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I have a backup script that:

  1. compress some files
  2. generate md5
  3. copy the compressed file to another server.
  4. the other server finishes comparing MD5 (to find copy errors).

Here it's the core script:

nice -n 15 tar -czvf $BKP $PATH_BKP/*.* \
| xargs -I '{}' sh -c "test -f '{}' && md5sum '{}'" \
| tee $MD5
scp -l 80000 $BKP $SCP_BKP
scp $MD5 $SCP_BKP

This routine got CPU at 90% at gzip routine, slowing down the production server. I tried to add a nice -n 15 but server still hangs.

I've already read 1 but the conversation didn't help me.

What is the best approach to solve this issue ? I am open to new architectures/solutions :)

share|improve this question
up vote 5 down vote accepted

If you use nice, you change the priority, but this will have a noticeable impact only if the CPU is close to 100% usage.

The server becomes slow, in your case, not because of the CPU usage, but because of the I/O on the storage. Use ionice to change the I/O priority and keep the nice for CPU priority.

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Thanks for replying Mircea. But when I issue a top, gzip is at 95% CPU. Is this not a measure that the problem is on CPU ? How can I measure the IO ? – Josir Jun 29 '12 at 19:21
Which CPU do you use ? – Spacedust Jun 29 '12 at 20:35
It's kvm/qemu virtual machine. The host is an XEON 8 cores but the guest VM has just one core available. The machine is very fast. With 50 active users, the CPU never get 10%. The only exception is the damn gzip :( – Josir Jun 29 '12 at 21:01
For I/O usage you can use: vmstat, iostat, dstat. I prefer dstat: dstat -tam --top-io 10 – Mircea Vutcovici Jun 30 '12 at 2:25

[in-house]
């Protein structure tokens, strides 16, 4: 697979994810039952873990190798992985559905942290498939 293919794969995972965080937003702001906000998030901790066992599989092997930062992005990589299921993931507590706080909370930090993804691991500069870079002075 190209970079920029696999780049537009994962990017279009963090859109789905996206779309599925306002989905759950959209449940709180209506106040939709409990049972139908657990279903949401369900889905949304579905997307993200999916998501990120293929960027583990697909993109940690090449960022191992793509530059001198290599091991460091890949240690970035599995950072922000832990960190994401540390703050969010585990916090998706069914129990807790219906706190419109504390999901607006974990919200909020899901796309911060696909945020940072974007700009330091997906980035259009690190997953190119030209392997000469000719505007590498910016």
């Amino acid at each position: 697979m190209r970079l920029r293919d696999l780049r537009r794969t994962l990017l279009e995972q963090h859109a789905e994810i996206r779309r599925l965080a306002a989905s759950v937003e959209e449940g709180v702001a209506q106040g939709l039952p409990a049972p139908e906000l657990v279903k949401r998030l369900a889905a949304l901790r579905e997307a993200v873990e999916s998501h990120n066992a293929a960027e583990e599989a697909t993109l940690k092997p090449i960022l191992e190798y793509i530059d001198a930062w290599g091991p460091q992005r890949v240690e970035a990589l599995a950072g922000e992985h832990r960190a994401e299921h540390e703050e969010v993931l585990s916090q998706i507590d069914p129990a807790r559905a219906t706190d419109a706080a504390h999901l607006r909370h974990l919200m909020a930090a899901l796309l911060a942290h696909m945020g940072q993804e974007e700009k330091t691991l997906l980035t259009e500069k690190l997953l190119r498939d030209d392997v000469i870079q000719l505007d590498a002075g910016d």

If you have kvm the information reported by the top and other similar utilities could be inaccurate especially if you are overcommiting the host CPU. I would also investigate the problem from the host server. – Mircea Vutcovici Jun 30 '12 at 2:27

You could try using chrt to change the scheduling policy of the tar program to SCHED_BATCH.

As per the man page *sched_setscheduler(2)*

SCHED_BATCH: Scheduling batch processes (Since Linux 2.6.16.) SCHED_BATCH can only be used at static priority 0. This policy is similar to SCHED_OTHER in that it schedules the process according to its dynamic priority (based on the nice value). The difference is that this policy will cause the scheduler to always assume that the process is CPU-intensive. Consequently, the scheduler will apply a small scheduling penalty with respect to wakeup behaviour, so that this process is mildly disfavored in scheduling decisions.

   This policy is useful for workloads that are noninteractive, but do not
   want to lower their nice value, and for workloads that want a determin‐
   istic scheduling policy without interactivity causing extra preemptions
   (between the workload's tasks).

If your still out of luck you could try SCHED_IDLE instead. This would make this program only wake up if there is nothing else to run.

This changes the tar line to this for batch:

nice -n 15 chrt -b tar -czvf $BKP $PATH_BKP/*.* \
share|improve this answer
Thanks Mlfe. It seems interesting. But the server is always running something. Is it possible that tar/gzip never wake up and routine keeps running "ad eternum" ? – Josir Jun 29 '12 at 19:41
If your CPU averages are < 100% at a given interval. The server is not always running something, so I wouldnt worry about that. – Matthew Ife Jun 29 '12 at 19:43
I tried chrt but it didn't change the slowness. But I learned another Linux architecture detail. Thanks anyway. – Josir Jul 24 '12 at 23:01

Have you tried using pigz instead of gzip?

share|improve this answer
This would probably make the situation worse. – mgorven Jul 3 '12 at 0:08
@mgorven Not necessarily. It depends on how may cores he has and the workload. – Ariel Oct 8 '13 at 5:42

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